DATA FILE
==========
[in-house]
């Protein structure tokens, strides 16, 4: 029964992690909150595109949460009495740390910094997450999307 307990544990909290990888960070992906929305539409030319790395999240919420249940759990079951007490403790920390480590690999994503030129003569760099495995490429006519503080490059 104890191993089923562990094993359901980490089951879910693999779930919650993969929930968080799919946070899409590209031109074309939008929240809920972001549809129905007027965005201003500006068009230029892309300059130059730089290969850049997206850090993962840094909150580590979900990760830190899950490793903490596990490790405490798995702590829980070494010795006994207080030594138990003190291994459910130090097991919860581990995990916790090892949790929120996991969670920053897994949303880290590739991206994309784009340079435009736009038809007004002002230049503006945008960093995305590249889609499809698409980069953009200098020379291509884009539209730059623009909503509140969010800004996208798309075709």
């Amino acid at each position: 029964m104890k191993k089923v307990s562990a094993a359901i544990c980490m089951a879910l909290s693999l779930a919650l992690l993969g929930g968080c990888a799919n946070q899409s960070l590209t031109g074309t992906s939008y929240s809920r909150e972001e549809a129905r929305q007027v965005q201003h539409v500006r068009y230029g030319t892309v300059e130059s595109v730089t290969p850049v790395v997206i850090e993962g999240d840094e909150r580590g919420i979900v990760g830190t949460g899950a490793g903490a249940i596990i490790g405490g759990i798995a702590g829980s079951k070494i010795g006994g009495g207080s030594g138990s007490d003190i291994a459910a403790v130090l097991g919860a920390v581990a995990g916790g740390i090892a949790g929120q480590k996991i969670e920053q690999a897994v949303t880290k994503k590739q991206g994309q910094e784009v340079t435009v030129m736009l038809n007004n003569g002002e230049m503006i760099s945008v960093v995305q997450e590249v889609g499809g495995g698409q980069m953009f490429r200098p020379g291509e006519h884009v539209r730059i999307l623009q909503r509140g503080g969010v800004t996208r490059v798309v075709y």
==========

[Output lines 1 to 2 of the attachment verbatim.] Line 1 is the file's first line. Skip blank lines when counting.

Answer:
[in-house]
């Protein structure tokens, strides 16, 4: 029964992690909150595109949460009495740390910094997450999307 307990544990909290990888960070992906929305539409030319790395999240919420249940759990079951007490403790920390480590690999994503030129003569760099495995490429006519503080490059 104890191993089923562990094993359901980490089951879910693999779930919650993969929930968080799919946070899409590209031109074309939008929240809920972001549809129905007027965005201003500006068009230029892309300059130059730089290969850049997206850090993962840094909150580590979900990760830190899950490793903490596990490790405490798995702590829980070494010795006994207080030594138990003190291994459910130090097991919860581990995990916790090892949790929120996991969670920053897994949303880290590739991206994309784009340079435009736009038809007004002002230049503006945008960093995305590249889609499809698409980069953009200098020379291509884009539209730059623009909503509140969010800004996208798309075709």